Who are we and why do we do things we do?
In 2009, someone said, '... you go around lighting up learning'.
Described as catalysts, we seek to support leaders and teachers to make the changes they want and need to ensure the young people of today become the adults of tomorrow: the articulate, confident, free-thinking global leaders they need to become.
Why affect change?
This sounds grand, but the time to rethink education is now. We need to move away from today's revolution against policy and seek to evolve education through cultural change over time. As an organisation, we strive to combine experience, research and theory to enable schools to represent the broad and rich communities they are part of.
As a group of practising teachers and leaders, we work on the ground in classrooms, staff rooms and boardrooms to affect practice and policy both in the UK and overseas. Having worked internationally, we have a unique worldview of education and we seek to bring this learning throughout what we do. It is important to understand that we do not make the change; we are not a SWOT team. We help affect change on the ground by working alongside people in schools, trusts and charities for the long haul. We mark our success when we are no longer needed; evolution takes time.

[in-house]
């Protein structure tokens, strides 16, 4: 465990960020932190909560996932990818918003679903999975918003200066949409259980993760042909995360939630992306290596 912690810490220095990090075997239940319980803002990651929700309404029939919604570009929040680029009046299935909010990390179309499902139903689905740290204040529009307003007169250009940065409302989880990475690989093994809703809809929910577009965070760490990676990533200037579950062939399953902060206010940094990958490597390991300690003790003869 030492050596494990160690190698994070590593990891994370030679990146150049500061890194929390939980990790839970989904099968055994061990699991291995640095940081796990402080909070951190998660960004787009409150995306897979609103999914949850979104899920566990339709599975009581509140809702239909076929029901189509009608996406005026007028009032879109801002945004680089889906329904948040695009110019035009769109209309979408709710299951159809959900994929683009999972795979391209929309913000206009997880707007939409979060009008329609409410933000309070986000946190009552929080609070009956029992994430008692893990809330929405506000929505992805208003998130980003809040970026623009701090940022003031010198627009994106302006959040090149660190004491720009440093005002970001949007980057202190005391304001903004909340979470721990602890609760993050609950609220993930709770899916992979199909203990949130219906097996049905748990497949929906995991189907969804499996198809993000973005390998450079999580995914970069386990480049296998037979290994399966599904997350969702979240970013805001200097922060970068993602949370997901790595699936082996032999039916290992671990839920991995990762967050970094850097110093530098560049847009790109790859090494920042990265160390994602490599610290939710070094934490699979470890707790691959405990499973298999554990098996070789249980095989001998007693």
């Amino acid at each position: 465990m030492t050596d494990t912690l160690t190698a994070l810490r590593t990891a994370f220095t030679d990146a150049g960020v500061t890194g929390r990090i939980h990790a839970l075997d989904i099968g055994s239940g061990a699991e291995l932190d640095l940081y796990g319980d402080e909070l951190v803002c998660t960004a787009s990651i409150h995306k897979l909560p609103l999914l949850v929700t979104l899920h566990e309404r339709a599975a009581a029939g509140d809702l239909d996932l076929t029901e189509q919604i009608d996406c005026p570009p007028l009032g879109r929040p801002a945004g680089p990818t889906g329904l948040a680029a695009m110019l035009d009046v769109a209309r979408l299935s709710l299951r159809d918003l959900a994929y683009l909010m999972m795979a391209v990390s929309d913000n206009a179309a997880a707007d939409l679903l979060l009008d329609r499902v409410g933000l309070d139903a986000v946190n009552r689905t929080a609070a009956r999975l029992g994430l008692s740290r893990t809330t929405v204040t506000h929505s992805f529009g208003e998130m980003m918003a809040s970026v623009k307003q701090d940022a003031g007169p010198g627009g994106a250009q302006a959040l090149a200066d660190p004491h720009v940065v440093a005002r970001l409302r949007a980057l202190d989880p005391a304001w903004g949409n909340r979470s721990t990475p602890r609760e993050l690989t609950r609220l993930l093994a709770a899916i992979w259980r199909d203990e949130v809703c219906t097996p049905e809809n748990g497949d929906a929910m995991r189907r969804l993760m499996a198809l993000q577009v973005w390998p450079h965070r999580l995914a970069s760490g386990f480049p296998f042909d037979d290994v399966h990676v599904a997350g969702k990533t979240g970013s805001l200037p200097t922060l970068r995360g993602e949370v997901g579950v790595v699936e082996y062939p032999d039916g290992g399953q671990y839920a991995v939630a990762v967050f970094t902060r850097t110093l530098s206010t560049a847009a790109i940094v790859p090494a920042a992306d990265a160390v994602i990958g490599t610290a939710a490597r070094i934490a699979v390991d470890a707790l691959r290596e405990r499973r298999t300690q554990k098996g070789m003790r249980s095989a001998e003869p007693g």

How do we affect change?
As an organisation, we are relentlessly curious about the people, places and stories relevant to the local communities we work within. It’s about making learning and leadership relevant by looking at how the world is represented throughout time. We regularly work behind the scenes and stand on the sidelines, watching and listening. We have deep discussions with leaders when challenges arise. Our independence and neutrality could be seen as silence on pertinent issues facing our society today; this is not the case. We choose when to be provocateurs by actively staying connected to the agendas that affect the communities we work with. We are active without being activists and this is how we are able to work with schools with 80 to 800 learners, from calm, rural, mixed-aged village schools to large, intense urban academies. We watch, listen, think, review and reflect on how existing and emerging agendas might affect longitudinal cultural change. And we can do this because we don’t force ourselves to take a position on a single agenda. We work globally as well as nationally. Nicholas has worked in over 20 countries and has affected whole country policy from changing the way teachers are trained in Colombia, to writing a coaching framework for leaders in Jamaica, Social Action Projects in Sri Lanka post Tsunami to creating Integrity Councils as part of Bangladesh's Anti-Corruption Act. As individuals, we are members of the British Education and Research Association, Chartered College of Teaching, subject associations and steering groups.